Helen Epstein is a freelance writer and independent consultant in public health. Her articles have appeared in The New York Review of Books, The New York Times Magazine, Granta and elsewhere. Her book The Invisible Cure: Why we are Losing the Fight against AIDS in Africa was a New York Times notable book of 2007. She has taught public health at Columbia University and Bard College, and has served as a consultant for numerous organizations including UNICEF, The World Bank and Human Rights Watch. John Donnelly interviewed Epstein as part of Science Speaks’ series on the 30th anniversary of the first reports of what would become known as HIV/AIDS. She talked about the role discordant couples and concurrent relationships play in driving the epidemic, a hotly debated issue.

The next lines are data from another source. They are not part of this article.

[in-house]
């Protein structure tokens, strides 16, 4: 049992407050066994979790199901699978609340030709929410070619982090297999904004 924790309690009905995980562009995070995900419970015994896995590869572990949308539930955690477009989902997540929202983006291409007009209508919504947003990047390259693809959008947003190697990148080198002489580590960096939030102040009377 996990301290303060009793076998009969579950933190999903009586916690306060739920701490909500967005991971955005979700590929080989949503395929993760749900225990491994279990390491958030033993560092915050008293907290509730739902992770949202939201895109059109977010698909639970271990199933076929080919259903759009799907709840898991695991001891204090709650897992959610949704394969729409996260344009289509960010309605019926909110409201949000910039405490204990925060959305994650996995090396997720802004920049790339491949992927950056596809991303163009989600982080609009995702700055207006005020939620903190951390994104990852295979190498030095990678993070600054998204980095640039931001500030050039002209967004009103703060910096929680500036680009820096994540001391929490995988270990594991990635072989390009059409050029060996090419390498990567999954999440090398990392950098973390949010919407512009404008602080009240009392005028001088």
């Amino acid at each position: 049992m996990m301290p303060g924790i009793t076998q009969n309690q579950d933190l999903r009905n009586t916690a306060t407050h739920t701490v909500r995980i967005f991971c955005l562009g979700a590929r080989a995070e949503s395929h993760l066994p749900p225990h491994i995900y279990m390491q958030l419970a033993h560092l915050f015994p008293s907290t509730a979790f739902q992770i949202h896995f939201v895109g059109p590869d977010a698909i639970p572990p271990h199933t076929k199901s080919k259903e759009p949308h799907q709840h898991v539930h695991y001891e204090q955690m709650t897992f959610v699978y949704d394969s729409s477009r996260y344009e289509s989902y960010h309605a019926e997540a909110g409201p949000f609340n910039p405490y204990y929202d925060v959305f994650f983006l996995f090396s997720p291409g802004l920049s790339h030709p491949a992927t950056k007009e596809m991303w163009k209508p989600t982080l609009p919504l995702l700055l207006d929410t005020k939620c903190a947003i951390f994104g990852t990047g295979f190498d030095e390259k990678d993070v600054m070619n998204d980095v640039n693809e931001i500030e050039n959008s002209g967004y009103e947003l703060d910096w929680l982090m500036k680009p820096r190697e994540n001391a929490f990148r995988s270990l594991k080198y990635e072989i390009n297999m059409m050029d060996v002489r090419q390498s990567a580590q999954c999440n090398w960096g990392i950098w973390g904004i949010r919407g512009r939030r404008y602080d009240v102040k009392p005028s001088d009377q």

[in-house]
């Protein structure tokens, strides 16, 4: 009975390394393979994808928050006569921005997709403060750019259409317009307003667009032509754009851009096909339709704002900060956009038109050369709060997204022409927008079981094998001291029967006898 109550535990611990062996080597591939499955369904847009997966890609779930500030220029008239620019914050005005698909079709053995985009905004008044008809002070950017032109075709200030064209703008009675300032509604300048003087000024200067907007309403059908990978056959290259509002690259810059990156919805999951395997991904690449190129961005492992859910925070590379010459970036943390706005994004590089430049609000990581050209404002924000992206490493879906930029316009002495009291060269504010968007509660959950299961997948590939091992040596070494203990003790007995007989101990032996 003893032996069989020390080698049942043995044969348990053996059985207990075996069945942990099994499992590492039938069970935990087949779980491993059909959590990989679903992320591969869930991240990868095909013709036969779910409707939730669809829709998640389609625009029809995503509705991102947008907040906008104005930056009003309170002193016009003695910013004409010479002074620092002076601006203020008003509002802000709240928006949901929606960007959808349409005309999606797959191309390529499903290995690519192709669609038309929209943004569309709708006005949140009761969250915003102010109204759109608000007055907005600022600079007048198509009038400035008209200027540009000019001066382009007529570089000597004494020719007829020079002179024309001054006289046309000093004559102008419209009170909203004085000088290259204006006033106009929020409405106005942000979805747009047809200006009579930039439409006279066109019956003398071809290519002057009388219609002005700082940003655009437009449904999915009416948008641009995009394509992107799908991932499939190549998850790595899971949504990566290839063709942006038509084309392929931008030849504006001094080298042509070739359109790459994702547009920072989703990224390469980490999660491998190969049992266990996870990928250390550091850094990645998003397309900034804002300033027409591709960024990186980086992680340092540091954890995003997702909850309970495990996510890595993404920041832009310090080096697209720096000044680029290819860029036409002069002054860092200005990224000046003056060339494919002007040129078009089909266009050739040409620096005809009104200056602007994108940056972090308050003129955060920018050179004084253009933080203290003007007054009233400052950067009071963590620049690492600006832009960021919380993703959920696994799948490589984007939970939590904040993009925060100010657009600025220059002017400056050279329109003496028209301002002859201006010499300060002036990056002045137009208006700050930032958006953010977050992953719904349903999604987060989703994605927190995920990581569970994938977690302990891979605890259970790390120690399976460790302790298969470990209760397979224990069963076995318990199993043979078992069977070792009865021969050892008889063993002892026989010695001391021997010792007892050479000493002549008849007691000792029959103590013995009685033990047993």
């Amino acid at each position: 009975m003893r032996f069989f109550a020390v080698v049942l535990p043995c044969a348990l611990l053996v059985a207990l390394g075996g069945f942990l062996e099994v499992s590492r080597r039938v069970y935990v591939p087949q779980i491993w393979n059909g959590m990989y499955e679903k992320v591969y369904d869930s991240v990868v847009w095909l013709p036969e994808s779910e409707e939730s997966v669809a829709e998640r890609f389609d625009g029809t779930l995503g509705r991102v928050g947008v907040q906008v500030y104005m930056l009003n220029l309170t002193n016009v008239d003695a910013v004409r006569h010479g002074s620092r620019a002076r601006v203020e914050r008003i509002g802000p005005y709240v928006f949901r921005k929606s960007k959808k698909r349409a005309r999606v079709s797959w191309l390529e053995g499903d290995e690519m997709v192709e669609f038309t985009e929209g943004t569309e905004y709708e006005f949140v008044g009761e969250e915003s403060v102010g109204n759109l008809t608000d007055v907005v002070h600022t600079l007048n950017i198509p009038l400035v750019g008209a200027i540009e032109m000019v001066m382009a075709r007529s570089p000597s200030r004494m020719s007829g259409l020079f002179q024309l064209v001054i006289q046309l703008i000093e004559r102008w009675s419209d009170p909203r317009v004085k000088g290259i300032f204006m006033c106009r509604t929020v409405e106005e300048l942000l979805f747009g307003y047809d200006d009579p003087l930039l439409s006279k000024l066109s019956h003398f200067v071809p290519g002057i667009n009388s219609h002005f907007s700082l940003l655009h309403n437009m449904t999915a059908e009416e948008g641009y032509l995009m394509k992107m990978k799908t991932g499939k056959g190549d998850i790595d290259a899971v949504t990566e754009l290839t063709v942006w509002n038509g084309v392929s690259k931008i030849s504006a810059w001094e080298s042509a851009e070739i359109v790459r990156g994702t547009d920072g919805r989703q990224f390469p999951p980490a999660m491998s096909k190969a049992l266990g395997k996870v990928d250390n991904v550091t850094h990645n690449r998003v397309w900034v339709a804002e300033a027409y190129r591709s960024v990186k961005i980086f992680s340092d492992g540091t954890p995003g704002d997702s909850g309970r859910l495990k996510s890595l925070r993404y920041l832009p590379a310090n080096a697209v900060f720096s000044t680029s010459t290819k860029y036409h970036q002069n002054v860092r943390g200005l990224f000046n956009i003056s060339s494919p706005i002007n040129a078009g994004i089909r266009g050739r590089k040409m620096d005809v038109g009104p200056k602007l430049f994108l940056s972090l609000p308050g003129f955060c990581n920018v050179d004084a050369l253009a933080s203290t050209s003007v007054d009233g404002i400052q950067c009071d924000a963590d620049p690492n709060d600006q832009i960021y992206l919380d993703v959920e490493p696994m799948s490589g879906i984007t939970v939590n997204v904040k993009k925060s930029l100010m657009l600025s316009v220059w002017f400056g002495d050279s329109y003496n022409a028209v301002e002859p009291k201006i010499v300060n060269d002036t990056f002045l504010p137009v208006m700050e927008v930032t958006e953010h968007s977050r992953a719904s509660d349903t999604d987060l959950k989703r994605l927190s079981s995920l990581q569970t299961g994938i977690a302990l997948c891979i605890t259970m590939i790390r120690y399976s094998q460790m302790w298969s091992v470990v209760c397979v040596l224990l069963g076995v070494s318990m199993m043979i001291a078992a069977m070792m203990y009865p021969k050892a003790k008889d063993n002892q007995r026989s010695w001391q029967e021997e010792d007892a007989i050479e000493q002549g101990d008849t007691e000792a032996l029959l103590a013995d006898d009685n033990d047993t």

The goals of controlling HIV sound like a straight forward series of three consecutive steps, one following another, when discussed in global and domestic epidemic-ending plans. […]
The announcement Wednesday of U.S. Food and Drug Administration approval of pretomanid, a new tuberculosis drug that has been part of a ground-breaking treatment regimen against […]
A randomized, multi-country clinical trial testing a regimen for treating drug-resistant tuberculosis in less than a year against the up to two-year regimen recommended by the […]
Treatment rationing, other structural barriers stand in the way of stopping spread of hepatitis C among people living with HIV, study finds
When provinces in Canada lifted restrictions pegging eligibility for treatment for hepatitis C with direct-acting antivirals to the stage of the disease — or range of […]